The lawsuit asks for maximum water spills on the lower Columbia and Snake River dams to aid fish migration for spawning. The round-the-clock spills would bypass the dams’ turbines and not generate electricity during critical months.

This questionable experiment will disproportionately favor fish with no guarantee of success at the expense of the region’s collective interests. It will adversely affect electric rates and grid reliability and further undermine the Columbia Basin Collaborative, created by the governors of Oregon, Idaho, Montana and Washington to find a comprehensive working solution.

Yes, Oregon is part of the CBC while simultaneously engaged in two legal actions against the federal government.

If Oregon’s lawsuit proves successful, the maximum water spill will cost the Pacific Northwest consumer-owned utility ratepayers up to $100 million, with an immediate 5% rate increase in 2022. It will also force dependence on more carbon-intensive energy market purchases to replace lost hydropower at a higher cost.

The lower Snake River dams played a critical role in keeping the lights on for millions of consumers during recent extreme weather events. The dams were a crucial energy source during last winter’s Willamette Valley ice storms and the recent heat waves that scorched Oregon.

Taking this generation offline will increase the risk of Northwest blackouts from 6.6% to 30%. This equates to blackouts every three years, which is unacceptable. Oregonians should be concerned, given recent blackouts in Texas and California.

Let’s not lose sight of the plaintiff’s overall goal: removing the lower Snake River dams. The most recent legal action, if successful, is only a stop-gap measure. As expressed in the motion, the maximum spills are only an intermediate step “until there is a comprehensive solution that includes restoring a free-flowing lower Snake River.”

Believing we can do better, I added my name to a multi-signatory letter to Gov. Kate Brown. The letter urges a comprehensive, balanced approach; foregoing the endless litigation to dictate a preferred outcome; and letting the CBC do its job.

Winston Churchill once said, “Never give up on something that you can’t go a day without thinking about.”

For me, that definitely rings true today and every day.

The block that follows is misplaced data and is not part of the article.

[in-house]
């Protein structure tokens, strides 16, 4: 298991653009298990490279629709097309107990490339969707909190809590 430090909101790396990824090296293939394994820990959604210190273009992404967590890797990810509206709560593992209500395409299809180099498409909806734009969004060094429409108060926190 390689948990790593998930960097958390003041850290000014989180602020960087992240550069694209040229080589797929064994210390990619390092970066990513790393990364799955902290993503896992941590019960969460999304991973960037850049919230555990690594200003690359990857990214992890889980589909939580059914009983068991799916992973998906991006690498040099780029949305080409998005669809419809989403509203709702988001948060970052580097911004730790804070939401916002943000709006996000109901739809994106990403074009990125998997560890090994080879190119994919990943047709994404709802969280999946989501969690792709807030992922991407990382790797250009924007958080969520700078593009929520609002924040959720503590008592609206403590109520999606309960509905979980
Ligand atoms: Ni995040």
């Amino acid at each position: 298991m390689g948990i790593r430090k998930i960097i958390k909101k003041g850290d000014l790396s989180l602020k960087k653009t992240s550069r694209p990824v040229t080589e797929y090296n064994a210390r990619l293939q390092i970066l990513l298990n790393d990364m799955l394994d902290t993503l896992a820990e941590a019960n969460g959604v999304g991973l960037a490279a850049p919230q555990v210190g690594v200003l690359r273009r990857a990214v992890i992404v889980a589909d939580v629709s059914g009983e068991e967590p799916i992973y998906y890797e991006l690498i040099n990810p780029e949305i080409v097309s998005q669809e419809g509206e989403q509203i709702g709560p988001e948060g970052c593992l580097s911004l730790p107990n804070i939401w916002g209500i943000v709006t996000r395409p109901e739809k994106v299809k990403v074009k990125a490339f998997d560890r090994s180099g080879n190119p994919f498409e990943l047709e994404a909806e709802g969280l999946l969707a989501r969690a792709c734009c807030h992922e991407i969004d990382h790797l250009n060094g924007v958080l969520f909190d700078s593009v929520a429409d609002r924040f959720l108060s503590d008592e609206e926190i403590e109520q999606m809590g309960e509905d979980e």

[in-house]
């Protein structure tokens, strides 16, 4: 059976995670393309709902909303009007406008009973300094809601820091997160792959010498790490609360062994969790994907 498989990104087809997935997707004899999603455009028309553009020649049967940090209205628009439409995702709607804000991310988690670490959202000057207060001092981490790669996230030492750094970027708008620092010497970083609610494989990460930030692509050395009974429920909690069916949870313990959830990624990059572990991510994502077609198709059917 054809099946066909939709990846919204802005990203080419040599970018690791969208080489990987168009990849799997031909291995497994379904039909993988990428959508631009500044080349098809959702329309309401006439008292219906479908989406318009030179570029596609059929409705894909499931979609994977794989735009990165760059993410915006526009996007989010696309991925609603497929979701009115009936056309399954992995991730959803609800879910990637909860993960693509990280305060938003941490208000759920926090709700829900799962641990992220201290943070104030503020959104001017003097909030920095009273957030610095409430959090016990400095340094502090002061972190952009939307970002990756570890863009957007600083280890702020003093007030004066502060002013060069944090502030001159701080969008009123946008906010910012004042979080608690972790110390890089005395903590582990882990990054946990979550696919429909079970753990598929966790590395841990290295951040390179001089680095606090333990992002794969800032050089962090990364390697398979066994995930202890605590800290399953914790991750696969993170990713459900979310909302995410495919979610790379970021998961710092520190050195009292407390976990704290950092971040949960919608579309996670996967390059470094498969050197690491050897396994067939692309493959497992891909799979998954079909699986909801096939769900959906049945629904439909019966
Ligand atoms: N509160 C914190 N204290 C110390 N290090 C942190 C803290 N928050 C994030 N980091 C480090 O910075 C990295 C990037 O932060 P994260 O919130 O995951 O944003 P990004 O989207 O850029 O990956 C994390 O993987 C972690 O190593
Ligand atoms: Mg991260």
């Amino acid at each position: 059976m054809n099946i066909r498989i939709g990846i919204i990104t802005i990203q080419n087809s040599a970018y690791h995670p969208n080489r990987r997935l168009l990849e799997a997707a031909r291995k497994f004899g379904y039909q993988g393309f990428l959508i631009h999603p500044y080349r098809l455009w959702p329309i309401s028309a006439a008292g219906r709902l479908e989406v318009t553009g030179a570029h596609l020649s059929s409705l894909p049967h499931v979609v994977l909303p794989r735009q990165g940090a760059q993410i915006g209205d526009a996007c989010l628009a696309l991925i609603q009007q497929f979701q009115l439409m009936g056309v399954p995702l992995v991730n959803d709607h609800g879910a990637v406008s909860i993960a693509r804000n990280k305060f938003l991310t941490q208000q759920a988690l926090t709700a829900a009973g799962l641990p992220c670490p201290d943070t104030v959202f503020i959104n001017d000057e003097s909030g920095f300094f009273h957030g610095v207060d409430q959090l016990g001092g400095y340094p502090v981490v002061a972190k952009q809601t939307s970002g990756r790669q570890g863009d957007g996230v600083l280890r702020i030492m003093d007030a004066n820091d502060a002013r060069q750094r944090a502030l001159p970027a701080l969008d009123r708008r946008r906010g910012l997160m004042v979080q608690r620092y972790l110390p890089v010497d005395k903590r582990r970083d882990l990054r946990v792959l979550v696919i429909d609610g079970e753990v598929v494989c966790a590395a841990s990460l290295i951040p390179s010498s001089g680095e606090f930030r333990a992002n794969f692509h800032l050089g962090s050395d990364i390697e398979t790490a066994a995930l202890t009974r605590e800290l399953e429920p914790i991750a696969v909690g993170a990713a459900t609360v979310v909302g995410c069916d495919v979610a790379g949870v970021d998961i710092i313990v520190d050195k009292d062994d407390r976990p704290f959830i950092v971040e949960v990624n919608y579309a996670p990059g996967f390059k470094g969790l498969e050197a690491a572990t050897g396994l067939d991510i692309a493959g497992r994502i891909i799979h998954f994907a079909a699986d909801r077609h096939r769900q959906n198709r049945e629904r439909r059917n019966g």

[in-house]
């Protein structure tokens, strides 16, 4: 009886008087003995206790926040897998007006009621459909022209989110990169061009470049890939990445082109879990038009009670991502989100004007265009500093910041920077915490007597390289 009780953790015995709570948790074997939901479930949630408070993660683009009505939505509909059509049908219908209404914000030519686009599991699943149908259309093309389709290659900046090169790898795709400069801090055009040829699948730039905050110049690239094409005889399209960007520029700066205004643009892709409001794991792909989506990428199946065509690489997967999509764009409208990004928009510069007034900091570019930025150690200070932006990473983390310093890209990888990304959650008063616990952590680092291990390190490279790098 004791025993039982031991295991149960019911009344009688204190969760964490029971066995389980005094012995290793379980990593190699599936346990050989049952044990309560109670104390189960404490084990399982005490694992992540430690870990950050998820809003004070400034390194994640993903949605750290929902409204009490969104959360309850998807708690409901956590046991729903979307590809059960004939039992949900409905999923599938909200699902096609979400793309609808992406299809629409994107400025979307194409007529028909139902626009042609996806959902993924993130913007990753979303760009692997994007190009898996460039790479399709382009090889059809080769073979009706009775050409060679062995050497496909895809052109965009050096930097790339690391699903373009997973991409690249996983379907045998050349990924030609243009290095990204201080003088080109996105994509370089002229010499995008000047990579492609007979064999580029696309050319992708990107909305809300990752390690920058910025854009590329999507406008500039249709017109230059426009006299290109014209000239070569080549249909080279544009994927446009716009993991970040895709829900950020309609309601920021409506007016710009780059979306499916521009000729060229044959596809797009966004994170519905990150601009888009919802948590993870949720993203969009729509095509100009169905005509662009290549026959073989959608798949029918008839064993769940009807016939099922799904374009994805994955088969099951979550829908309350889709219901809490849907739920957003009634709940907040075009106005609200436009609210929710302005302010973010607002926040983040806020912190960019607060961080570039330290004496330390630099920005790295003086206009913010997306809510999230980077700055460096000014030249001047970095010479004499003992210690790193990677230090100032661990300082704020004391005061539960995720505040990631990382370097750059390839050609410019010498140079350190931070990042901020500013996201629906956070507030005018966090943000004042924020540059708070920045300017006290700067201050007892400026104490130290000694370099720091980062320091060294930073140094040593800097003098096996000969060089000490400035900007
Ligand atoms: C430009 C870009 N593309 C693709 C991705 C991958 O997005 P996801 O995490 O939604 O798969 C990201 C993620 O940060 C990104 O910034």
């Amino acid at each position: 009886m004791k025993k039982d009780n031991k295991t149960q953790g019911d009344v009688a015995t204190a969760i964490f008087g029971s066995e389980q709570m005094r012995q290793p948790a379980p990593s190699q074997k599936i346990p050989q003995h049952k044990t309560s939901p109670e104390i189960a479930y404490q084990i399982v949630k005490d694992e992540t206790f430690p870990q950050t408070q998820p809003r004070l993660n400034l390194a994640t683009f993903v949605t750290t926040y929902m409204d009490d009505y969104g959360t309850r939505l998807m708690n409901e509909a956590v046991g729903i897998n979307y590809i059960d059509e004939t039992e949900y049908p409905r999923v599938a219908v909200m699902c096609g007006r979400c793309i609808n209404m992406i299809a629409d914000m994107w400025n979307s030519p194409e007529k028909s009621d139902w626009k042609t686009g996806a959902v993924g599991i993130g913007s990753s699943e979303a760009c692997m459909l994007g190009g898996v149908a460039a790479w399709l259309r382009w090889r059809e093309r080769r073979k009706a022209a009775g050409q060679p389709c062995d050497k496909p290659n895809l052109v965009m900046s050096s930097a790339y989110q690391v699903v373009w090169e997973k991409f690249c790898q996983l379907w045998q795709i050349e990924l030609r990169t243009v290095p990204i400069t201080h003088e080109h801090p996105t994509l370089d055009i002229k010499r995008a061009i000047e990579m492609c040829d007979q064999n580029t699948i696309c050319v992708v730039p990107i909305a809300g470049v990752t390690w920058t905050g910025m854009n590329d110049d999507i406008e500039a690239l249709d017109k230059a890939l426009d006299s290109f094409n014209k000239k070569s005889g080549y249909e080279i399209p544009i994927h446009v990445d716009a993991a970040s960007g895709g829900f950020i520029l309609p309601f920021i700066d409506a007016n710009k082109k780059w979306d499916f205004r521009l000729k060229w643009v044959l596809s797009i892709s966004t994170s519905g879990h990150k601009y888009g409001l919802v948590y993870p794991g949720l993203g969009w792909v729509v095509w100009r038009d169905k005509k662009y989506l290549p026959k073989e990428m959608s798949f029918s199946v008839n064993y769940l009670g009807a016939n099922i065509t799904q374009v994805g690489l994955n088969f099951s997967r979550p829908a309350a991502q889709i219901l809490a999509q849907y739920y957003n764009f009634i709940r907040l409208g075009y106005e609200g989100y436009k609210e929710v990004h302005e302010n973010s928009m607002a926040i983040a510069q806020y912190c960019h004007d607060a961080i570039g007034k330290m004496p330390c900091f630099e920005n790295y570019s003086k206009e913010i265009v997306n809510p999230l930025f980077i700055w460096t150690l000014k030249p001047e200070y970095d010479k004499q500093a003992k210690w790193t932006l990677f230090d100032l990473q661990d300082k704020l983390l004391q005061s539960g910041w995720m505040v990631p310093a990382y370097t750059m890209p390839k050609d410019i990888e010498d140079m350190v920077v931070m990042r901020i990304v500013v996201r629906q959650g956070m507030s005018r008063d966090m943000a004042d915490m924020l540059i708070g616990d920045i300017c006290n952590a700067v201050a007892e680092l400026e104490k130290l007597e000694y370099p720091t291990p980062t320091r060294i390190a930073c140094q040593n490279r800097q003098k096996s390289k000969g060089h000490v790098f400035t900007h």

To learn more about the lower Snake River dams’ role in keeping the lights on, please see the article on pages 28-29.

President's Report

Legislature Addresses Clean Energy, Wildfires

CEO Dave MarkhamA sweltering June Saturday in Salem, where temperatures soared to an all-time high of 103 degrees, seemed a fitting backdrop to conclude an extraordinary state legislative session.

The state capitol’s doors were closed to the general public throughout the session due to the pandemic, leaving legislators to conduct much of their business virtually.

Under these unusual circumstances, the Legislature passed significant bills that will affect the utility industry for years to come.

After a decade of numerous attempts to pass significant clean-energy legislation in various forms, enough votes materialized to pull House Bill 2021—100% Clean Energy for All—over the finish line.

HB 2021 requires investor-owned utilities to transition to a 100% clean energy portfolio by 2040, with intermediate targets of 80% by 2030 and 90% by 2035. Consumer-owned utilities are exempt due to heavy reliance on the Bonneville Power Administration’s hydropower, which is 100% renewable energy.

The goal raises serious questions about long-term resource adequacy needs. Wind and solar should play an instrumental role in an all-of-the-above energy resources strategy, but are insufficient to serve as the backbone to the state’s energy supply. They cannot generate power consistently, often when needed most.